10.3.1.1 All Personal Data Is Health Data -- 10.3.1.2 All Data Is Potentially Personal Data -- 10.3.1.3 Data as a System Resource, Data Ecosystems, and Group Privacy -- 10.3.2 Provision Dilemma: Interpreting Sustainability in the Data Commons -- 10.3.3 Appropriation Dilemma: Enclosure of Data -- 10.4 Conclusions and Directions for Future Research -- References -- Index.
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Item type Current location Call number URL Status Date due Barcode
Electronic Book UT Tyler Online
Online
K1-7720 (Browse shelf) http://ebookcentral.proquest.com/lib/uttyler/detail.action?docID=4774758 Available EBC4774758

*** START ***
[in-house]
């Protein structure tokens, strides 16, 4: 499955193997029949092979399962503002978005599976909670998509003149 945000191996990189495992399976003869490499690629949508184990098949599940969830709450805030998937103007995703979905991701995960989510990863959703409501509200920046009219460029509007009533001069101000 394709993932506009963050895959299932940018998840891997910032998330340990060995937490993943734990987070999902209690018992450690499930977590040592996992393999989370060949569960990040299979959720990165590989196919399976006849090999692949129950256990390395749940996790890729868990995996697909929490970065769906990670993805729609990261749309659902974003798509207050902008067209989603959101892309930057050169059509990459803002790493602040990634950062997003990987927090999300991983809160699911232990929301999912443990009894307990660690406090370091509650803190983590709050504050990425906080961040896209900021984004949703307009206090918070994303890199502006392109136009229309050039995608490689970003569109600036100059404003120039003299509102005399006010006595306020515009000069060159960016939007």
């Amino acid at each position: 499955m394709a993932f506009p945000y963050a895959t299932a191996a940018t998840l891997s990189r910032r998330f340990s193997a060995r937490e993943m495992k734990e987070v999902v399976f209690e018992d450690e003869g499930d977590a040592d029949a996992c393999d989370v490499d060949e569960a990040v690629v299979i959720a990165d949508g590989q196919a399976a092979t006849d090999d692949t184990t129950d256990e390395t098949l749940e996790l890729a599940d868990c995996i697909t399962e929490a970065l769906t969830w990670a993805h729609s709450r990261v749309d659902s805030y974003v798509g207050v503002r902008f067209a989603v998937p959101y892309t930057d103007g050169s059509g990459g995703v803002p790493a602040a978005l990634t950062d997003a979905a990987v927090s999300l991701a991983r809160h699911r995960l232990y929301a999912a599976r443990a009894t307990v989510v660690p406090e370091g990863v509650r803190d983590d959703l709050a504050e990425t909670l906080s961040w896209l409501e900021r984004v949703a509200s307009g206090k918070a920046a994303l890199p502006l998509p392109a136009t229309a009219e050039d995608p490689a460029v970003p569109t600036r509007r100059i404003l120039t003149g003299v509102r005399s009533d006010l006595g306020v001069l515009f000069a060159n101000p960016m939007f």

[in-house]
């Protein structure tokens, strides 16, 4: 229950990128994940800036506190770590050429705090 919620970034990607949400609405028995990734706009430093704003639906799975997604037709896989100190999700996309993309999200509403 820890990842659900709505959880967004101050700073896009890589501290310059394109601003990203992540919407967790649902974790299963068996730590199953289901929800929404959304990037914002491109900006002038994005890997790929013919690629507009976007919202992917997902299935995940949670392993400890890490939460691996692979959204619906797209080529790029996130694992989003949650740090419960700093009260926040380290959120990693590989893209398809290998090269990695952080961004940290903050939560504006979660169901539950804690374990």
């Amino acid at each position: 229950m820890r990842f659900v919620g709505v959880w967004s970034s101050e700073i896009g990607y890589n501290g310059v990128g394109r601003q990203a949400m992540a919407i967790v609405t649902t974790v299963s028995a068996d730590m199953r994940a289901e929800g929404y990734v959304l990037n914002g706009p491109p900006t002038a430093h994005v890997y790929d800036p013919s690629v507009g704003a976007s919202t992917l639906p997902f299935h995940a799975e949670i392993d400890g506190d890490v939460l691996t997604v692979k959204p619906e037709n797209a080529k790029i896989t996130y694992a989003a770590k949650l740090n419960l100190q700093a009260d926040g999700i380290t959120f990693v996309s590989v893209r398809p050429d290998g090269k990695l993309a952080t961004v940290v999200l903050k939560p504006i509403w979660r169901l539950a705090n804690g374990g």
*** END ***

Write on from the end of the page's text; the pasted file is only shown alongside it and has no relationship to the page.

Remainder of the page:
Contents -- 1 Introduction -- References -- Personal Health and Autonomy: An Uneasy Relationship -- 2 Unobtrusiveness in mHealth Design and Use: A Systematic Literature Study -- Abstract -- 2.1 Introduction -- 2.2 Method -- 2.3 Results -- 2.3.1 Defining Obtrusiveness and Unobtrusiveness -- 2.3.2 Common Characteristics of Obtrusiveness -- 2.3.3 Implications of Unobtrusiveness -- 2.3.4 Diminishing Obtrusiveness via Personalisation and Control -- 2.4 Analysis -- 2.5 Conclusion -- Acknowledgments -- Bibliography -- 3 eHealth and Privacy in U.S. Employer Wellness Programs -- Abstract -- 3.1 Introduction -- 3.2 Employer-Sponsored Wellness Programs -- 3.3 Personal Health Information in Wellness Programs -- 3.4 Privacy, Surveillance and Wellness Programs -- 3.4.1 Informational Privacy -- 3.4.2 Physical Integrity -- 3.4.3 Decisional Autonomy -- 3.5 Conclusions, Recommendations and Further Research -- Acknowledgments -- References -- 4 Use of a Wearable Device to Promote Healthy Behaviors Among Employees of a Small-to-Medium Enterprise in the Netherlands -- Abstract -- 4.1 Introduction -- 4.2 Methods -- 4.2.1 The Case -- 4.2.2 Data Collection -- 4.3 Results -- 4.3.1 Fun Gadgets, with Preconditions -- 4.3.2 Initial Expectations: No Personal Health Change, but Team Benefits -- 4.3.3 Experiences: Caloric Input Hassles and Data Accuracy -- Increased Number of Steps -- 4.3.4 Socio-ethical Dilemmas -- 4.4 Discussion -- Acknowledgments -- References -- Surveillance Practices for Risk Management -- 5 Selling Passive Monitoring to Manage Risk in Independent Living: Frontline Workers in a Bind -- Abstract -- 5.1 Introduction -- 5.2 Methods -- 5.2.1 Participants and Recruitment -- 5.2.2 Data Collection and Analysis -- 5.3 Findings -- 5.3.1 The Remote Monitoring System as Intervention -- 5.3.2 Ambivalence Under Organizational Pressure.